Implications of Brexit!

   Schwaben Blog

June 30, 2016


Monthly Statistics:

  Today Month Ago Year Ago
  30-June-16 30-May-16 30-June-15
S&P TSX 14,100 14,226 14,743
S&P 500 2,093 2,099 2,079
DJIA 17,800 17,807 17,766
OIL $48.50 $48.70  $62.66
USD vs CAD 0.7742 0.7742 0.8303
Gold $1,324 $1,246  $1,172


So far the year 2016 has had no shortage of major events and one event that will go down in the history books is Brexit, short for exit of Britain from the European Union. The markets and the oddsmakers were caught off guard by the U.K.’s historic vote to leave the European Union on June 23. The shocking news sent ripples across the global economy and sent the pound down to its lowest level in 31 years. The equity markets across North America were also down sharply.  After Brexit, Scotland and Northern Ireland, afraid of being left out of Europe, are also preparing for a referendum to leave the UK and stay in the European union. That referendum has already gathered more than 3 million signatures. Whether Scotland and Northern Ireland will stay with the UK or not is still undecided, but the most important outcome of Brexit is that the business investment across the Europe will be dampened due to the heightened uncertainty of the implications of Brexit. London’s image as the financial hub of the world is in danger now as major investment banks and financial institutions are looking to cut jobs there and are planning to set up new branches in Dublin, Luxembourg and Frankfurt to have continued access to the EU nations.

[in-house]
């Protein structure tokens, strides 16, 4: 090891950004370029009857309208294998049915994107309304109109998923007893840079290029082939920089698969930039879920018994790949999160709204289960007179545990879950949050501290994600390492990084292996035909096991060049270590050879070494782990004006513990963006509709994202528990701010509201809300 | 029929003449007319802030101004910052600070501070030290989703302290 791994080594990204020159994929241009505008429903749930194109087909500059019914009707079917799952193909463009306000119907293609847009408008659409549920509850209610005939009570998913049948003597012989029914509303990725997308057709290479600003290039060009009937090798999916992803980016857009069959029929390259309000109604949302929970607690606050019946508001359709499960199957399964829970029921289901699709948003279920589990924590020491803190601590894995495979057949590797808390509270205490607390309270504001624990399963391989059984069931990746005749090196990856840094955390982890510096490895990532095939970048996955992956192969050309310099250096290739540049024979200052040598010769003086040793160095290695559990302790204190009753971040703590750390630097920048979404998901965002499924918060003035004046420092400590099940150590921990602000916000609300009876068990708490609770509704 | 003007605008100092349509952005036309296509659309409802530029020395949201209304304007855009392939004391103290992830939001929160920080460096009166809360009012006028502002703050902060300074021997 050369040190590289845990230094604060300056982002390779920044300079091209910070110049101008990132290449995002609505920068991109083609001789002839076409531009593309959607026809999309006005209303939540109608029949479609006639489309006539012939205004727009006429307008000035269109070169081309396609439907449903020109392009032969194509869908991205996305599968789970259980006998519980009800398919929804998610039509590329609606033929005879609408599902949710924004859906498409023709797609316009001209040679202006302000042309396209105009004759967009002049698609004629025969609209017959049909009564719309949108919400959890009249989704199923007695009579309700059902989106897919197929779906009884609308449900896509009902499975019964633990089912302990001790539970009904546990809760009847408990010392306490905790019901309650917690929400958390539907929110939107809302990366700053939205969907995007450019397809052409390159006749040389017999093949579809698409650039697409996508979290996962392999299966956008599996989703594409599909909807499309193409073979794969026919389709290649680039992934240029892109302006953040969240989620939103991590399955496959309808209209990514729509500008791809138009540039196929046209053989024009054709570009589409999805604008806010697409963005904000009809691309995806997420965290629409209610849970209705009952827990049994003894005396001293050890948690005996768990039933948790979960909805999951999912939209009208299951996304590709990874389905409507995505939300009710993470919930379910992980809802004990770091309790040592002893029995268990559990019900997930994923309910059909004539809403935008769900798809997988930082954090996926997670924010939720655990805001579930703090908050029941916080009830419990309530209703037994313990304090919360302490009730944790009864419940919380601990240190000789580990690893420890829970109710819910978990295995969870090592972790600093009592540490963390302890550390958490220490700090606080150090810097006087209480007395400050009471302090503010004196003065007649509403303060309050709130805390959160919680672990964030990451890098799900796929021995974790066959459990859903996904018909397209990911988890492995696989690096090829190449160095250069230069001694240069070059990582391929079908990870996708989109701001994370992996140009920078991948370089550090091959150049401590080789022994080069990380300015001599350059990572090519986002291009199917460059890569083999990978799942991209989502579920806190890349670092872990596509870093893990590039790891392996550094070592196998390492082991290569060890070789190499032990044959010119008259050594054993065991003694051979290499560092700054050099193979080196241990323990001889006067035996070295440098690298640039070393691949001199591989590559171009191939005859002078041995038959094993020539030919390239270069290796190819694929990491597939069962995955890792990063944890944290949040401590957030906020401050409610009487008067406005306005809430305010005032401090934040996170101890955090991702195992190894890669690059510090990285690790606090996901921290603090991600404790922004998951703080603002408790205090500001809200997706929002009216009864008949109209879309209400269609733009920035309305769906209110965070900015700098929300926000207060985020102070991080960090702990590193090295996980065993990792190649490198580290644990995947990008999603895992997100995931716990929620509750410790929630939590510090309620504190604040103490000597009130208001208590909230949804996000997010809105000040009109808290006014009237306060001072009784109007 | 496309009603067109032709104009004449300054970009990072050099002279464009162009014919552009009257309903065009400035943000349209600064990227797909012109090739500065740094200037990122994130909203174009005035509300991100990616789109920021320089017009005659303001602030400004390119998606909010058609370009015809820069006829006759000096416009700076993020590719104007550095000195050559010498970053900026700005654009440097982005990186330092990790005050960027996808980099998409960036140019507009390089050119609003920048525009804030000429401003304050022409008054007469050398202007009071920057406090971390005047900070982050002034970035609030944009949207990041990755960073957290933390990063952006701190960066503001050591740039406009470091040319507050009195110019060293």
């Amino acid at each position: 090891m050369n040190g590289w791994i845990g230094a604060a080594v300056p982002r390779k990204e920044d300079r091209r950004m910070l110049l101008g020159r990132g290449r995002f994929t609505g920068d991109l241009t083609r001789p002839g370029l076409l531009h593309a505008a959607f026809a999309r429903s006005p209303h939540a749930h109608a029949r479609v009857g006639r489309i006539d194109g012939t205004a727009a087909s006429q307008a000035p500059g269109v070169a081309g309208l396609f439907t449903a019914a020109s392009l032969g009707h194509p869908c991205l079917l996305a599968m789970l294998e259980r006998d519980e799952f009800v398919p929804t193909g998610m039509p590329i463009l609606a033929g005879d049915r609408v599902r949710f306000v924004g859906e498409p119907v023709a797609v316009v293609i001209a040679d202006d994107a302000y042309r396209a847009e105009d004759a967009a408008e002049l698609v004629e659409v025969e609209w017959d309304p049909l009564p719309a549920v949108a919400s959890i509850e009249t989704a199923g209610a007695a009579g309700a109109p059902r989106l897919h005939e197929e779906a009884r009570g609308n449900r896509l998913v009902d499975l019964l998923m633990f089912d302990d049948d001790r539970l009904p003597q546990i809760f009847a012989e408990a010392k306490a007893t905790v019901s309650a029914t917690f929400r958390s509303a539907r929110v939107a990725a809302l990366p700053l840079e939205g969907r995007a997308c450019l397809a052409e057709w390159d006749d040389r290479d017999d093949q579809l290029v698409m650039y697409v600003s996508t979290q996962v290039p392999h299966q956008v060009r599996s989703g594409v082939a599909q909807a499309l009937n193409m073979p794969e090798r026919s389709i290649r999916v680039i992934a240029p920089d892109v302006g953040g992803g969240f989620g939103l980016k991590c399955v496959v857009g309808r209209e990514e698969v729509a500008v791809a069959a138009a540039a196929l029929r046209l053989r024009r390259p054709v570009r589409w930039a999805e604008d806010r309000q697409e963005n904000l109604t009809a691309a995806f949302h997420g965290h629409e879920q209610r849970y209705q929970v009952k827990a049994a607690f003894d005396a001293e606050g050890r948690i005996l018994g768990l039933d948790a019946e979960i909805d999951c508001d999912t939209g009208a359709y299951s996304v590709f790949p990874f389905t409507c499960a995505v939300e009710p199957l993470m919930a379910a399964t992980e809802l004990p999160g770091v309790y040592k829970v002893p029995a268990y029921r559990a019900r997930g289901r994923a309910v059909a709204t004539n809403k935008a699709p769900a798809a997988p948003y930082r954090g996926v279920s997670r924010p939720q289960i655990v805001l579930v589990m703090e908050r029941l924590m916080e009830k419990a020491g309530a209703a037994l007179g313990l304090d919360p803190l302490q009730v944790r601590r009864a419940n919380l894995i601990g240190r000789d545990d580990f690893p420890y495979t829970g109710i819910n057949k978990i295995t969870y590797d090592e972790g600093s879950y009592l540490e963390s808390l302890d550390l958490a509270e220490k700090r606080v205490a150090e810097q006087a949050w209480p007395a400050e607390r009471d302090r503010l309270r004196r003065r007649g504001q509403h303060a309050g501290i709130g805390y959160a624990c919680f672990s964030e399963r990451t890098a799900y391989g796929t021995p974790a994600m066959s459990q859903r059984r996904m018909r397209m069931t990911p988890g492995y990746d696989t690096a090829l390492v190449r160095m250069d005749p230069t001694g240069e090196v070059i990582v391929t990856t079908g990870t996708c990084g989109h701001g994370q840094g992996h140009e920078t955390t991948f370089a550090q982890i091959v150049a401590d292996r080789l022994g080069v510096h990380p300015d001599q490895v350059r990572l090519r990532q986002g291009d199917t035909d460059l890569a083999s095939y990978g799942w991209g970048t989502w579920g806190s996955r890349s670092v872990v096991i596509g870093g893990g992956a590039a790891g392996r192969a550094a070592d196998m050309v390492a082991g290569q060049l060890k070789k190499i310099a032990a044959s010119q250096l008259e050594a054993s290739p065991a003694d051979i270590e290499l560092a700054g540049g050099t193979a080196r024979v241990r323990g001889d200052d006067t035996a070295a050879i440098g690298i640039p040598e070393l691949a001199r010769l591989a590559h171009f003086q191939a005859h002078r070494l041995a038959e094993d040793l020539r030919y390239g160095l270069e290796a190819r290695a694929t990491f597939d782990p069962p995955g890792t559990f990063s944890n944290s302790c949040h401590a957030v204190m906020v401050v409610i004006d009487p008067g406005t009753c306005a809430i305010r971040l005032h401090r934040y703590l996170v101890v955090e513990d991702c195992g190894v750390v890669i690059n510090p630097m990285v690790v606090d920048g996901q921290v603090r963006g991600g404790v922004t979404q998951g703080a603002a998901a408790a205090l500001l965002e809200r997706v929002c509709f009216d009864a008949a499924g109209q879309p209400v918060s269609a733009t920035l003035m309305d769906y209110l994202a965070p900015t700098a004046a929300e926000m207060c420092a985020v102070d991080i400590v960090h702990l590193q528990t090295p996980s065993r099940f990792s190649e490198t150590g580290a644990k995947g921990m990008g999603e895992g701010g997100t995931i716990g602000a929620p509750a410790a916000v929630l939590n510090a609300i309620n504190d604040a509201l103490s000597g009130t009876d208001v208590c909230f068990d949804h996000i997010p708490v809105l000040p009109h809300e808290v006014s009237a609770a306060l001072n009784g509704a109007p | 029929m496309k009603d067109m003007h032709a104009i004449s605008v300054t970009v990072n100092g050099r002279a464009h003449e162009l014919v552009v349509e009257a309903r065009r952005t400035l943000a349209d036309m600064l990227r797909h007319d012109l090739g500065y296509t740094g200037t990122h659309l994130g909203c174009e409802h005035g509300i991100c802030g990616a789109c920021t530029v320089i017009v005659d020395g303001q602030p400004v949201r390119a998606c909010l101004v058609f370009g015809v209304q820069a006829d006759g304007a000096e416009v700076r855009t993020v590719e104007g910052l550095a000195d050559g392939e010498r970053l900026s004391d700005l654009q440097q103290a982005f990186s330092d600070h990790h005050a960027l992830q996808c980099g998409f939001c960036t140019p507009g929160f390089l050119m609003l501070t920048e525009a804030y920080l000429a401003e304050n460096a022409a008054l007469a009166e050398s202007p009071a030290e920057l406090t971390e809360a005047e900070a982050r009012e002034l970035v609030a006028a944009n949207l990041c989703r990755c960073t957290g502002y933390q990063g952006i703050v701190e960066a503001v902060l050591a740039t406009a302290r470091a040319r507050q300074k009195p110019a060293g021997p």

While this is a major event in global economy, it is still unlikely to seriously hurt the US and the global economy.  According to Factset, UK is the third largest generator of revenue for the S&P 500 among the US trading partners, but it’s still pretty small. Sales from the UK make up just 2.9% of the overall revenue of the S&P 500. On the global level, the UK accounts for only 3.6% of global imports of merchandize goods and 4.1% of global imports of commercial services, so even if there is a recession in the UK (which is highly likely), the direct effect on global GDP should be minimal.

When markets are awash with fear and uncertainty, investors tend to run towards the safe haven, usually Gold or US treasuries. This flight for safety pushed the US treasuries almost to the lowest level in four years and strengthened the US dollar against major currencies.  A further strengthening of the dollar in response to global risk aversion would be a problem not only for U.S. growth prospects but also for all the dollar debtors in emerging markets, and could also push commodity prices lower. Also, roughly half of S&P 500 revenues are from other countries and any further appreciation in the USD would dampen the prospects of near term growth in the index’ EPS. At this juncture, the US economy might be strong enough to tolerate the normalization of monetary policy but the global economy is much more vulnerable to the Fed’s moves. After the outcome of the the Brexit referendum a rate hike in July is completely off the table and with the US presidential race in full swing, a September rate hike has very low probability as well. Central bankers across the globe also vowed to take further steps to limit any economic fallout. With additional stimulus expected from Bank of England, Bank of Japan, and European Central Bank, any interest rate hike by the US Fed would send the dollar through the Stratosphere.





Source- Bloomberg, Globe Investor, Financial Post, Market Watch, FactSet, Trading Economics



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